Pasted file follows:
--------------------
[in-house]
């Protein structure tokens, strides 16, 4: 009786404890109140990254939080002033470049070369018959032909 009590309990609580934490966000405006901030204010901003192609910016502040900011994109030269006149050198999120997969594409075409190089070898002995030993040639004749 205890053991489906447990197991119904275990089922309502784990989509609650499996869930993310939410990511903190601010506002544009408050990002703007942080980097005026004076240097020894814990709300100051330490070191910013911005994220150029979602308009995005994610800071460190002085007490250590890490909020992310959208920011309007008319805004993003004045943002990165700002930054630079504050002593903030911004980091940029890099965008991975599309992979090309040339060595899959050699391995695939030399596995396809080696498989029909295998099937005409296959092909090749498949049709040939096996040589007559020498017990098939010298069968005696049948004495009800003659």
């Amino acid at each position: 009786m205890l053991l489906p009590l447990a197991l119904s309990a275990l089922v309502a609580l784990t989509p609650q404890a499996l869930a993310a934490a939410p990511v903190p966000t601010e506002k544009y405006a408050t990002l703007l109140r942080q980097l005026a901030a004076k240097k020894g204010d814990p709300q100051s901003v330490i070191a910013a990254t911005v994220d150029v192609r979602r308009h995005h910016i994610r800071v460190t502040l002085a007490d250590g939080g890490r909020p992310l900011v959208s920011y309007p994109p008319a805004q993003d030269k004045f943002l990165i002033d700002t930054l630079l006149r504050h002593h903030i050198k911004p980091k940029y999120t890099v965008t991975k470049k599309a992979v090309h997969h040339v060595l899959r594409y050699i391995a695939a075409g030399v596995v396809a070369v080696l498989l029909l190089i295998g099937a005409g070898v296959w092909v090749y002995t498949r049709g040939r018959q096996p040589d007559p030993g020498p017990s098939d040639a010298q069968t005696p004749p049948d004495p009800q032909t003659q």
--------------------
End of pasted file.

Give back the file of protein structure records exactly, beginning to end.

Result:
[in-house]
């Protein structure tokens, strides 16, 4: 009786404890109140990254939080002033470049070369018959032909 009590309990609580934490966000405006901030204010901003192609910016502040900011994109030269006149050198999120997969594409075409190089070898002995030993040639004749 205890053991489906447990197991119904275990089922309502784990989509609650499996869930993310939410990511903190601010506002544009408050990002703007942080980097005026004076240097020894814990709300100051330490070191910013911005994220150029979602308009995005994610800071460190002085007490250590890490909020992310959208920011309007008319805004993003004045943002990165700002930054630079504050002593903030911004980091940029890099965008991975599309992979090309040339060595899959050699391995695939030399596995396809080696498989029909295998099937005409296959092909090749498949049709040939096996040589007559020498017990098939010298069968005696049948004495009800003659």
């Amino acid at each position: 009786m205890l053991l489906p009590l447990a197991l119904s309990a275990l089922v309502a609580l784990t989509p609650q404890a499996l869930a993310a934490a939410p990511v903190p966000t601010e506002k544009y405006a408050t990002l703007l109140r942080q980097l005026a901030a004076k240097k020894g204010d814990p709300q100051s901003v330490i070191a910013a990254t911005v994220d150029v192609r979602r308009h995005h910016i994610r800071v460190t502040l002085a007490d250590g939080g890490r909020p992310l900011v959208s920011y309007p994109p008319a805004q993003d030269k004045f943002l990165i002033d700002t930054l630079l006149r504050h002593h903030i050198k911004p980091k940029y999120t890099v965008t991975k470049k599309a992979v090309h997969h040339v060595l899959r594409y050699i391995a695939a075409g030399v596995v396809a070369v080696l498989l029909l190089i295998g099937a005409g070898v296959w092909v090749y002995t498949r049709g040939r018959q096996p040589d007559p030993g020498p017990s098939d040639a010298q069968t005696p004749p049948d004495p009800q032909t003659q």